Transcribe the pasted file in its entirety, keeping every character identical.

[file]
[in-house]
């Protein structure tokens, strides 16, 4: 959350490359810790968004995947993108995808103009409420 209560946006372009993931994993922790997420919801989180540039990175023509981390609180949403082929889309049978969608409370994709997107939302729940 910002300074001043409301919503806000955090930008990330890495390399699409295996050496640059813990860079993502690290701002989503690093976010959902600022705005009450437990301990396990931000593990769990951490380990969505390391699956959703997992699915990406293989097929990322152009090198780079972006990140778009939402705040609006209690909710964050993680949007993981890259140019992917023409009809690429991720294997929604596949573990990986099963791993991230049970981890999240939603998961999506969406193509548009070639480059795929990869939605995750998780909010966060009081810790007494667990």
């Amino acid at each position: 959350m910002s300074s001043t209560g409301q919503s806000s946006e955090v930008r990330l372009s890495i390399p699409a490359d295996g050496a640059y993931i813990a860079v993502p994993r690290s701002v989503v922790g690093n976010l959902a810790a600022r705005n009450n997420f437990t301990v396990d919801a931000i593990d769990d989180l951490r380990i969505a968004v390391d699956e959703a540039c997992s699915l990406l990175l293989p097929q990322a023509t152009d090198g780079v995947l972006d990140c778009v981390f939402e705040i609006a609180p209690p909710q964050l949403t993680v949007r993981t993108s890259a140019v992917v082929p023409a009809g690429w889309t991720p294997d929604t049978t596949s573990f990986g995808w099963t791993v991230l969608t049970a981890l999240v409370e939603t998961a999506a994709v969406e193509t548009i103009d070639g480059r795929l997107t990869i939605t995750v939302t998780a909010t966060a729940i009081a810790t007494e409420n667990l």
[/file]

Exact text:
[in-house]
């Protein structure tokens, strides 16, 4: 959350490359810790968004995947993108995808103009409420 209560946006372009993931994993922790997420919801989180540039990175023509981390609180949403082929889309049978969608409370994709997107939302729940 910002300074001043409301919503806000955090930008990330890495390399699409295996050496640059813990860079993502690290701002989503690093976010959902600022705005009450437990301990396990931000593990769990951490380990969505390391699956959703997992699915990406293989097929990322152009090198780079972006990140778009939402705040609006209690909710964050993680949007993981890259140019992917023409009809690429991720294997929604596949573990990986099963791993991230049970981890999240939603998961999506969406193509548009070639480059795929990869939605995750998780909010966060009081810790007494667990």
């Amino acid at each position: 959350m910002s300074s001043t209560g409301q919503s806000s946006e955090v930008r990330l372009s890495i390399p699409a490359d295996g050496a640059y993931i813990a860079v993502p994993r690290s701002v989503v922790g690093n976010l959902a810790a600022r705005n009450n997420f437990t301990v396990d919801a931000i593990d769990d989180l951490r380990i969505a968004v390391d699956e959703a540039c997992s699915l990406l990175l293989p097929q990322a023509t152009d090198g780079v995947l972006d990140c778009v981390f939402e705040i609006a609180p209690p909710q964050l949403t993680v949007r993981t993108s890259a140019v992917v082929p023409a009809g690429w889309t991720p294997d929604t049978t596949s573990f990986g995808w099963t791993v991230l969608t049970a981890l999240v409370e939603t998961a999506a994709v969406e193509t548009i103009d070639g480059r795929l997107t990869i939605t995750v939302t998780a909010t966060a729940i009081a810790t007494e409420n667990l």